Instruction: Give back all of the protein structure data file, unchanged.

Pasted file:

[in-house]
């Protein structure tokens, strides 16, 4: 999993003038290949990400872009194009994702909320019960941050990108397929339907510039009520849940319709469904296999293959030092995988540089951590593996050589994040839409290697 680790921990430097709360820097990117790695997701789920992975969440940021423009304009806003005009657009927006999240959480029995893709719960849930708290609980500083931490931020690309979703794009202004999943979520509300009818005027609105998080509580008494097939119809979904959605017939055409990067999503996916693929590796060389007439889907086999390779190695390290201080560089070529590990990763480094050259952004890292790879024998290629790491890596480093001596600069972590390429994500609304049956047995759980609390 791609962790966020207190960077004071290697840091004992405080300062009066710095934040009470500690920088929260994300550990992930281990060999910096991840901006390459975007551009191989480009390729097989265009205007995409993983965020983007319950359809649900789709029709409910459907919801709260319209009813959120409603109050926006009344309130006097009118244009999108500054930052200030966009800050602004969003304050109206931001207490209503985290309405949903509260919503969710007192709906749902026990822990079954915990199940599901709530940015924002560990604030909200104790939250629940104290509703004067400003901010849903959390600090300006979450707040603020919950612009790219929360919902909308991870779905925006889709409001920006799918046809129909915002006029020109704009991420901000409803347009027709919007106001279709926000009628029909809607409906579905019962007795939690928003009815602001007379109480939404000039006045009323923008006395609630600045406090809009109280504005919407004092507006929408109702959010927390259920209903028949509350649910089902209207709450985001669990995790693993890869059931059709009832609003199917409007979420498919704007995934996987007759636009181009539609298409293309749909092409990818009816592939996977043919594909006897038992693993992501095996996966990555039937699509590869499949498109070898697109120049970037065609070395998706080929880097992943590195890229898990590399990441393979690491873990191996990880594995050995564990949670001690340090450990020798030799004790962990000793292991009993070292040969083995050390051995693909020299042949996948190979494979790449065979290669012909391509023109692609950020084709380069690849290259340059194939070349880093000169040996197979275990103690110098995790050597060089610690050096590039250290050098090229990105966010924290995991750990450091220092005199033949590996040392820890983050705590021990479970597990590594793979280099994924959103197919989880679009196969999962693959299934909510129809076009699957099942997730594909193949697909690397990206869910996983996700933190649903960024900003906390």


[in-house]
């Protein structure tokens, strides 16, 4: 999993003038290949990400872009194009994702909320019960941050990108397929339907510039009520849940319709469904296999293959030092995988540089951590593996050589994040839409290697 680790921990430097709360820097990117790695997701789920992975969440940021423009304009806003005009657009927006999240959480029995893709719960849930708290609980500083931490931020690309979703794009202004999943979520509300009818005027609105998080509580008494097939119809979904959605017939055409990067999503996916693929590796060389007439889907086999390779190695390290201080560089070529590990990763480094050259952004890292790879024998290629790491890596480093001596600069972590390429994500609304049956047995759980609390 791609962790966020207190960077004071290697840091004992405080300062009066710095934040009470500690920088929260994300550990992930281990060999910096991840901006390459975007551009191989480009390729097989265009205007995409993983965020983007319950359809649900789709029709409910459907919801709260319209009813959120409603109050926006009344309130006097009118244009999108500054930052200030966009800050602004969003304050109206931001207490209503985290309405949903509260919503969710007192709906749902026990822990079954915990199940599901709530940015924002560990604030909200104790939250629940104290509703004067400003901010849903959390600090300006979450707040603020919950612009790219929360919902909308991870779905925006889709409001920006799918046809129909915002006029020109704009991420901000409803347009027709919007106001279709926000009628029909809607409906579905019962007795939690928003009815602001007379109480939404000039006045009323923008006395609630600045406090809009109280504005919407004092507006929408109702959010927390259920209903028949509350649910089902209207709450985001669990995790693993890869059931059709009832609003199917409007979420498919704007995934996987007759636009181009539609298409293309749909092409990818009816592939996977043919594909006897038992693993992501095996996966990555039937699509590869499949498109070898697109120049970037065609070395998706080929880097992943590195890229898990590399990441393979690491873990191996990880594995050995564990949670001690340090450990020798030799004790962990000793292991009993070292040969083995050390051995693909020299042949996948190979494979790449065979290669012909391509023109692609950020084709380069690849290259340059194939070349880093000169040996197979275990103690110098995790050597060089610690050096590039250290050098090229990105966010924290995991750990450091220092005199033949590996040392820890983050705590021990479970597990590594793979280099994924959103197919989880679009196969999962693959299934909510129809076009699957099942997730594909193949697909690397990206869910996983996700933190649903960024900003906390």